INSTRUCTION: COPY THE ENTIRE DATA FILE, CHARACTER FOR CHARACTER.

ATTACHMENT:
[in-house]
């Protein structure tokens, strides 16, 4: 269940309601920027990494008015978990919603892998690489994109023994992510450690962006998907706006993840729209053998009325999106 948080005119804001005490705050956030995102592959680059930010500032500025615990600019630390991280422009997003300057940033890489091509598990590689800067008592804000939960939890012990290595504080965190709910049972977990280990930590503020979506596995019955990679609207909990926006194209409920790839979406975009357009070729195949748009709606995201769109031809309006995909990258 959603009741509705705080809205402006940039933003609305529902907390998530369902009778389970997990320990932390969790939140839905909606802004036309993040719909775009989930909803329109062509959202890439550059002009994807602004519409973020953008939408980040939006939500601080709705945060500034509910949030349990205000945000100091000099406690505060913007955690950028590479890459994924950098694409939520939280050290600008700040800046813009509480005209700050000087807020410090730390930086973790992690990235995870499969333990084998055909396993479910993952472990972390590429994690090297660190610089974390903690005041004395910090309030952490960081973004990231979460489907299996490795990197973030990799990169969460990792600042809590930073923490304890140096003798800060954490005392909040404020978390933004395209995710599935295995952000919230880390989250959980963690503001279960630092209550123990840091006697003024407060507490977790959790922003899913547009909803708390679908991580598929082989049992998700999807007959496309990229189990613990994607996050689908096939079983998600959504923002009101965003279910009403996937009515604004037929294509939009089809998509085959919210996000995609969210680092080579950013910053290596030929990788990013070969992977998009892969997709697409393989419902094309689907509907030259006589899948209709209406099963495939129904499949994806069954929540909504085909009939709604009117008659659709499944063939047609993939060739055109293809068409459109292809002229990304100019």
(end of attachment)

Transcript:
[in-house]
């Protein structure tokens, strides 16, 4: 269940309601920027990494008015978990919603892998690489994109023994992510450690962006998907706006993840729209053998009325999106 948080005119804001005490705050956030995102592959680059930010500032500025615990600019630390991280422009997003300057940033890489091509598990590689800067008592804000939960939890012990290595504080965190709910049972977990280990930590503020979506596995019955990679609207909990926006194209409920790839979406975009357009070729195949748009709606995201769109031809309006995909990258 959603009741509705705080809205402006940039933003609305529902907390998530369902009778389970997990320990932390969790939140839905909606802004036309993040719909775009989930909803329109062509959202890439550059002009994807602004519409973020953008939408980040939006939500601080709705945060500034509910949030349990205000945000100091000099406690505060913007955690950028590479890459994924950098694409939520939280050290600008700040800046813009509480005209700050000087807020410090730390930086973790992690990235995870499969333990084998055909396993479910993952472990972390590429994690090297660190610089974390903690005041004395910090309030952490960081973004990231979460489907299996490795990197973030990799990169969460990792600042809590930073923490304890140096003798800060954490005392909040404020978390933004395209995710599935295995952000919230880390989250959980963690503001279960630092209550123990840091006697003024407060507490977790959790922003899913547009909803708390679908991580598929082989049992998700999807007959496309990229189990613990994607996050689908096939079983998600959504923002009101965003279910009403996937009515604004037929294509939009089809998509085959919210996000995609969210680092080579950013910053290596030929990788990013070969992977998009892969997709697409393989419902094309689907509907030259006589899948209709209406099963495939129904499949994806069954929540909504085909009939709604009117008659659709499944063939047609993939060739055109293809068409459109292809002229990304100019």